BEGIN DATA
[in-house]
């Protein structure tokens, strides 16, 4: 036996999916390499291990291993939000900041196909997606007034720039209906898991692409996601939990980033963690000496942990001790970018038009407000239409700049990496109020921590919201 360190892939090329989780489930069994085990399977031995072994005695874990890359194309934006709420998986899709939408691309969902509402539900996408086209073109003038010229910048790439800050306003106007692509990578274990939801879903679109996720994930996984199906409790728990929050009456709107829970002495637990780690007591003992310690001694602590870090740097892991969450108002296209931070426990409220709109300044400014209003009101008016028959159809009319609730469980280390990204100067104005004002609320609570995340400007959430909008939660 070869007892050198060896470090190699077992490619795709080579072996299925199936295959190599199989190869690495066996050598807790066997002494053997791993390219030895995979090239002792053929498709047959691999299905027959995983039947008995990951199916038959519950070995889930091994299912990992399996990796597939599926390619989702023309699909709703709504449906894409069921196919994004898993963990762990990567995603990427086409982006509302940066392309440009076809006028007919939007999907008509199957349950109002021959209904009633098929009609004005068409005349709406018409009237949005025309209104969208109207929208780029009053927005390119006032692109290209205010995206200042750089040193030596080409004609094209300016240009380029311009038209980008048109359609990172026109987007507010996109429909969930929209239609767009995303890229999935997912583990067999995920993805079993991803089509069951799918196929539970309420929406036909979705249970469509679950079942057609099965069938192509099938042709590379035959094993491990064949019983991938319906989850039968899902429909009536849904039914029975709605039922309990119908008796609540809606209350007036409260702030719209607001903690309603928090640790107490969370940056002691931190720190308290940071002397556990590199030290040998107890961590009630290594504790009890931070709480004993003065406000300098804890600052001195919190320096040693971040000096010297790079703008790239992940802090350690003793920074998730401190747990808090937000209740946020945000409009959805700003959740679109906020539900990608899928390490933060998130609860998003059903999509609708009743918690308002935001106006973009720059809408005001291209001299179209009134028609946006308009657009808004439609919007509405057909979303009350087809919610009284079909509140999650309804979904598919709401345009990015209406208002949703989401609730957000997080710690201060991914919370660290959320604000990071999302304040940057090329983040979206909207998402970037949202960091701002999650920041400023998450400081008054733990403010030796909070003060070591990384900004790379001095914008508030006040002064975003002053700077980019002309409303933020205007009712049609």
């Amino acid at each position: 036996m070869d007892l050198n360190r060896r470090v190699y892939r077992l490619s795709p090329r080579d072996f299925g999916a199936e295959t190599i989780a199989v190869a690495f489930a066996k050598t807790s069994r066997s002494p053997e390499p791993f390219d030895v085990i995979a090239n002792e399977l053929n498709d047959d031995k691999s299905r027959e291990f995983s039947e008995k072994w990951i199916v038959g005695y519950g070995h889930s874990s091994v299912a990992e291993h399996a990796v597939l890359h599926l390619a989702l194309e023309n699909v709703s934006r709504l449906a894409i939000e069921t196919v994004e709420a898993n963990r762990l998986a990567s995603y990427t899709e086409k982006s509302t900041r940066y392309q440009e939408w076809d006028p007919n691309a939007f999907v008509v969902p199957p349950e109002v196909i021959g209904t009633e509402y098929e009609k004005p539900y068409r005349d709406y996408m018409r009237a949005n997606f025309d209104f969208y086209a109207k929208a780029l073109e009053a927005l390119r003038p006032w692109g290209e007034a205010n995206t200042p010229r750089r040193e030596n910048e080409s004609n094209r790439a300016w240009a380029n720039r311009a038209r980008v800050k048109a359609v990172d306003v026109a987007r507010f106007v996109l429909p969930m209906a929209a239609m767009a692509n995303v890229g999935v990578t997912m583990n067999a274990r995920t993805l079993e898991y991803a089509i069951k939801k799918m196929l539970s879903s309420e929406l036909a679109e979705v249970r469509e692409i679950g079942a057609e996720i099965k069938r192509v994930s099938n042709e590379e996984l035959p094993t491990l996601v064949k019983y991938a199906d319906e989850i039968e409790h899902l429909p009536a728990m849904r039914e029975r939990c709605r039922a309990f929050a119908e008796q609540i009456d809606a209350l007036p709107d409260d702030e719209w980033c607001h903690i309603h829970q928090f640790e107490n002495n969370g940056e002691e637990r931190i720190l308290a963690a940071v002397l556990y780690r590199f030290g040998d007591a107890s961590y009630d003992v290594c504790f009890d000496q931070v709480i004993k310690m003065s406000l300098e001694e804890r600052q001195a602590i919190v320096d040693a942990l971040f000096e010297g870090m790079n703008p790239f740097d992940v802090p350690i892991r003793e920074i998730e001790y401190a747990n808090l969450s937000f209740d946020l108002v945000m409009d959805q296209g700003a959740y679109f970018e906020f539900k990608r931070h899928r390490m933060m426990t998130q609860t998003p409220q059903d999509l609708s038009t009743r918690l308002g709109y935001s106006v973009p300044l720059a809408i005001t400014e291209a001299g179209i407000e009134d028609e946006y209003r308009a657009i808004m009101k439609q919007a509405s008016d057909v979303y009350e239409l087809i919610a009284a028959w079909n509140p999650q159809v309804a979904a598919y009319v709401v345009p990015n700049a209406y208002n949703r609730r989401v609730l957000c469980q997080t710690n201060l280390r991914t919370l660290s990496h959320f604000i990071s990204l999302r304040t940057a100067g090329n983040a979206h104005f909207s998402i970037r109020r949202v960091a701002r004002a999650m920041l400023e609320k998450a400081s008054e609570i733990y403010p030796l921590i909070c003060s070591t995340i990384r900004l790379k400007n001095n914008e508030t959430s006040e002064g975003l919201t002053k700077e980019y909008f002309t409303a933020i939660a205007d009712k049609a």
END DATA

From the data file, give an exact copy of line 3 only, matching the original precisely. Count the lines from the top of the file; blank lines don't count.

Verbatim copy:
């Amino acid at each position: 036996m070869d007892l050198n360190r060896r470090v190699y892939r077992l490619s795709p090329r080579d072996f299925g999916a199936e295959t190599i989780a199989v190869a690495f489930a066996k050598t807790s069994r066997s002494p053997e390499p791993f390219d030895v085990i995979a090239n002792e399977l053929n498709d047959d031995k691999s299905r027959e291990f995983s039947e008995k072994w990951i199916v038959g005695y519950g070995h889930s874990s091994v299912a990992e291993h399996a990796v597939l890359h599926l390619a989702l194309e023309n699909v709703s934006r709504l449906a894409i939000e069921t196919v994004e709420a898993n963990r762990l998986a990567s995603y990427t899709e086409k982006s509302t900041r940066y392309q440009e939408w076809d006028p007919n691309a939007f999907v008509v969902p199957p349950e109002v196909i021959g209904t009633e509402y098929e009609k004005p539900y068409r005349d709406y996408m018409r009237a949005n997606f025309d209104f969208y086209a109207k929208a780029l073109e009053a927005l390119r003038p006032w692109g290209e007034a205010n995206t200042p010229r750089r040193e030596n910048e080409s004609n094209r790439a300016w240009a380029n720039r311009a038209r980008v800050k048109a359609v990172d306003v026109a987007r507010f106007v996109l429909p969930m209906a929209a239609m767009a692509n995303v890229g999935v990578t997912m583990n067999a274990r995920t993805l079993e898991y991803a089509i069951k939801k799918m196929l539970s879903s309420e929406l036909a679109e979705v249970r469509e692409i679950g079942a057609e996720i099965k069938r192509v994930s099938n042709e590379e996984l035959p094993t491990l996601v064949k019983y991938a199906d319906e989850i039968e409790h899902l429909p009536a728990m849904r039914e029975r939990c709605r039922a309990f929050a119908e008796q609540i009456d809606a209350l007036p709107d409260d702030e719209w980033c607001h903690i309603h829970q928090f640790e107490n002495n969370g940056e002691e637990r931190i720190l308290a963690a940071v002397l556990y780690r590199f030290g040998d007591a107890s961590y009630d003992v290594c504790f009890d000496q931070v709480i004993k310690m003065s406000l300098e001694e804890r600052q001195a602590i919190v320096d040693a942990l971040f000096e010297g870090m790079n703008p790239f740097d992940v802090p350690i892991r003793e920074i998730e001790y401190a747990n808090l969450s937000f209740d946020l108002v945000m409009d959805q296209g700003a959740y679109f970018e906020f539900k990608r931070h899928r390490m933060m426990t998130q609860t998003p409220q059903d999509l609708s038009t009743r918690l308002g709109y935001s106006v973009p300044l720059a809408i005001t400014e291209a001299g179209i407000e009134d028609e946006y209003r308009a657009i808004m009101k439609q919007a509405s008016d057909v979303y009350e239409l087809i919610a009284a028959w079909n509140p999650q159809v309804a979904a598919y009319v709401v345009p990015n700049a209406y208002n949703r609730r989401v609730l957000c469980q997080t710690n201060l280390r991914t919370l660290s990496h959320f604000i990071s990204l999302r304040t940057a100067g090329n983040a979206h104005f909207s998402i970037r109020r949202v960091a701002r004002a999650m920041l400023e609320k998450a400081s008054e609570i733990y403010p030796l921590i909070c003060s070591t995340i990384r900004l790379k400007n001095n914008e508030t959430s006040e002064g975003l919201t002053k700077e980019y909008f002309t409303a933020i939660a205007d009712k049609a």